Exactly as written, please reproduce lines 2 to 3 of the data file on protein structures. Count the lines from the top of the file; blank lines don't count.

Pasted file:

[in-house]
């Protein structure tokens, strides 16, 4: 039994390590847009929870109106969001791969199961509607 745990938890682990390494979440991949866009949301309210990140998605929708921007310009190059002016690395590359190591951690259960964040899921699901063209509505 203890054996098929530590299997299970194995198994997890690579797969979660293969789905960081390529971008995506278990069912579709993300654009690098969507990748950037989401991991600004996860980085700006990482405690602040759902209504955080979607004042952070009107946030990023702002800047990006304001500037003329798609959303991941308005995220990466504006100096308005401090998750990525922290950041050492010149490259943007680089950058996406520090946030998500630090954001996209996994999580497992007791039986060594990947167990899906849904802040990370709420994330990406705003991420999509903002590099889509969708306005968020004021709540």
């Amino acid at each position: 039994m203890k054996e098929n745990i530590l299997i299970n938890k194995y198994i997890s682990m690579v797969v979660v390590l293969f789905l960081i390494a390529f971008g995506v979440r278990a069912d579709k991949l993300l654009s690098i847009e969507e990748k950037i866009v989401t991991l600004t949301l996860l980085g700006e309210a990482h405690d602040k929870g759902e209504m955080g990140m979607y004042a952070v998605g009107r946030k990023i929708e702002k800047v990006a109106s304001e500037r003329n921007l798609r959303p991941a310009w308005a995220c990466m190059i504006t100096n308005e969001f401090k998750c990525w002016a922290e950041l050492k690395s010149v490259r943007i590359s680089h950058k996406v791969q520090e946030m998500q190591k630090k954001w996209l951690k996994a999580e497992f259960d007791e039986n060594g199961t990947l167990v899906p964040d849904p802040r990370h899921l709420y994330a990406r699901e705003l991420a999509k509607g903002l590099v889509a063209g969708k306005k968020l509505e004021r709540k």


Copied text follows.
């Protein structure tokens, strides 16, 4: 039994390590847009929870109106969001791969199961509607 745990938890682990390494979440991949866009949301309210990140998605929708921007310009190059002016690395590359190591951690259960964040899921699901063209509505 203890054996098929530590299997299970194995198994997890690579797969979660293969789905960081390529971008995506278990069912579709993300654009690098969507990748950037989401991991600004996860980085700006990482405690602040759902209504955080979607004042952070009107946030990023702002800047990006304001500037003329798609959303991941308005995220990466504006100096308005401090998750990525922290950041050492010149490259943007680089950058996406520090946030998500630090954001996209996994999580497992007791039986060594990947167990899906849904802040990370709420994330990406705003991420999509903002590099889509969708306005968020004021709540």
């Amino acid at each position: 039994m203890k054996e098929n745990i530590l299997i299970n938890k194995y198994i997890s682990m690579v797969v979660v390590l293969f789905l960081i390494a390529f971008g995506v979440r278990a069912d579709k991949l993300l654009s690098i847009e969507e990748k950037i866009v989401t991991l600004t949301l996860l980085g700006e309210a990482h405690d602040k929870g759902e209504m955080g990140m979607y004042a952070v998605g009107r946030k990023i929708e702002k800047v990006a109106s304001e500037r003329n921007l798609r959303p991941a310009w308005a995220c990466m190059i504006t100096n308005e969001f401090k998750c990525w002016a922290e950041l050492k690395s010149v490259r943007i590359s680089h950058k996406v791969q520090e946030m998500q190591k630090k954001w996209l951690k996994a999580e497992f259960d007791e039986n060594g199961t990947l167990v899906p964040d849904p802040r990370h899921l709420y994330a990406r699901e705003l991420a999509k509607g903002l590099v889509a063209g969708k306005k968020l509505e004021r709540k």